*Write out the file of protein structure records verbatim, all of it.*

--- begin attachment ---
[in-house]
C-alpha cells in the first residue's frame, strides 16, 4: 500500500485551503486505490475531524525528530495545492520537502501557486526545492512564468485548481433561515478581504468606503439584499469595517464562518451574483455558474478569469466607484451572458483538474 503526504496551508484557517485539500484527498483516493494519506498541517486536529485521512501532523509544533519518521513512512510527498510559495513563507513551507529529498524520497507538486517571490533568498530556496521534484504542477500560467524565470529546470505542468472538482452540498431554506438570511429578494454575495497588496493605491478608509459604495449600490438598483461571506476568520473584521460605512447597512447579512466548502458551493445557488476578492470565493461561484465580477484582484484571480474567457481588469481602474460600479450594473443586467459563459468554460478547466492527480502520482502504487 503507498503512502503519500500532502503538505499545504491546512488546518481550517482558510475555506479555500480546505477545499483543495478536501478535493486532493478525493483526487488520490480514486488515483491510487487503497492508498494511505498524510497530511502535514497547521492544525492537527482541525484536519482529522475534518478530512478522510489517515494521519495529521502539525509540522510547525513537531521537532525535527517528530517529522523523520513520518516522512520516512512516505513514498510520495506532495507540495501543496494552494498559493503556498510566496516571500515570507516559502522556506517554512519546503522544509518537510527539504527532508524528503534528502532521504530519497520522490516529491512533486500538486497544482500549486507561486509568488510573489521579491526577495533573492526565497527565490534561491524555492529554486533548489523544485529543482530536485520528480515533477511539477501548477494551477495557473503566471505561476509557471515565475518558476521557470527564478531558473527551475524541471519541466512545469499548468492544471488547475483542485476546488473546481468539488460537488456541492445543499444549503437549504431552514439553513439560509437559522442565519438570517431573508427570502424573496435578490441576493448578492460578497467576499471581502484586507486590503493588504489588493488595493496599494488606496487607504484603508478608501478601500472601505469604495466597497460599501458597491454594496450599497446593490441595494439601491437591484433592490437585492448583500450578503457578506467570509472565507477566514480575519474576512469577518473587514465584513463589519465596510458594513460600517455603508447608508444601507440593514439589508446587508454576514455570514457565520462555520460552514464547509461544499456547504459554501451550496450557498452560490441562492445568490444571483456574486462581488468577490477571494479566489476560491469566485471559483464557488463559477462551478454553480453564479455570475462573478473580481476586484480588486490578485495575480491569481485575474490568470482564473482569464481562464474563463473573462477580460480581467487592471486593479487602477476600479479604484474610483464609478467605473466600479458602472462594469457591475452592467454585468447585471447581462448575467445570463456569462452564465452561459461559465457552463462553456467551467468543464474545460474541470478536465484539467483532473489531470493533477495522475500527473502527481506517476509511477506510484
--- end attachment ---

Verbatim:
[in-house]
C-alpha cells in the first residue's frame, strides 16, 4: 500500500485551503486505490475531524525528530495545492520537502501557486526545492512564468485548481433561515478581504468606503439584499469595517464562518451574483455558474478569469466607484451572458483538474 503526504496551508484557517485539500484527498483516493494519506498541517486536529485521512501532523509544533519518521513512512510527498510559495513563507513551507529529498524520497507538486517571490533568498530556496521534484504542477500560467524565470529546470505542468472538482452540498431554506438570511429578494454575495497588496493605491478608509459604495449600490438598483461571506476568520473584521460605512447597512447579512466548502458551493445557488476578492470565493461561484465580477484582484484571480474567457481588469481602474460600479450594473443586467459563459468554460478547466492527480502520482502504487 503507498503512502503519500500532502503538505499545504491546512488546518481550517482558510475555506479555500480546505477545499483543495478536501478535493486532493478525493483526487488520490480514486488515483491510487487503497492508498494511505498524510497530511502535514497547521492544525492537527482541525484536519482529522475534518478530512478522510489517515494521519495529521502539525509540522510547525513537531521537532525535527517528530517529522523523520513520518516522512520516512512516505513514498510520495506532495507540495501543496494552494498559493503556498510566496516571500515570507516559502522556506517554512519546503522544509518537510527539504527532508524528503534528502532521504530519497520522490516529491512533486500538486497544482500549486507561486509568488510573489521579491526577495533573492526565497527565490534561491524555492529554486533548489523544485529543482530536485520528480515533477511539477501548477494551477495557473503566471505561476509557471515565475518558476521557470527564478531558473527551475524541471519541466512545469499548468492544471488547475483542485476546488473546481468539488460537488456541492445543499444549503437549504431552514439553513439560509437559522442565519438570517431573508427570502424573496435578490441576493448578492460578497467576499471581502484586507486590503493588504489588493488595493496599494488606496487607504484603508478608501478601500472601505469604495466597497460599501458597491454594496450599497446593490441595494439601491437591484433592490437585492448583500450578503457578506467570509472565507477566514480575519474576512469577518473587514465584513463589519465596510458594513460600517455603508447608508444601507440593514439589508446587508454576514455570514457565520462555520460552514464547509461544499456547504459554501451550496450557498452560490441562492445568490444571483456574486462581488468577490477571494479566489476560491469566485471559483464557488463559477462551478454553480453564479455570475462573478473580481476586484480588486490578485495575480491569481485575474490568470482564473482569464481562464474563463473573462477580460480581467487592471486593479487602477476600479479604484474610483464609478467605473466600479458602472462594469457591475452592467454585468447585471447581462448575467445570463456569462452564465452561459461559465457552463462553456467551467468543464474545460474541470478536465484539467483532473489531470493533477495522475500527473502527481506517476509511477506510484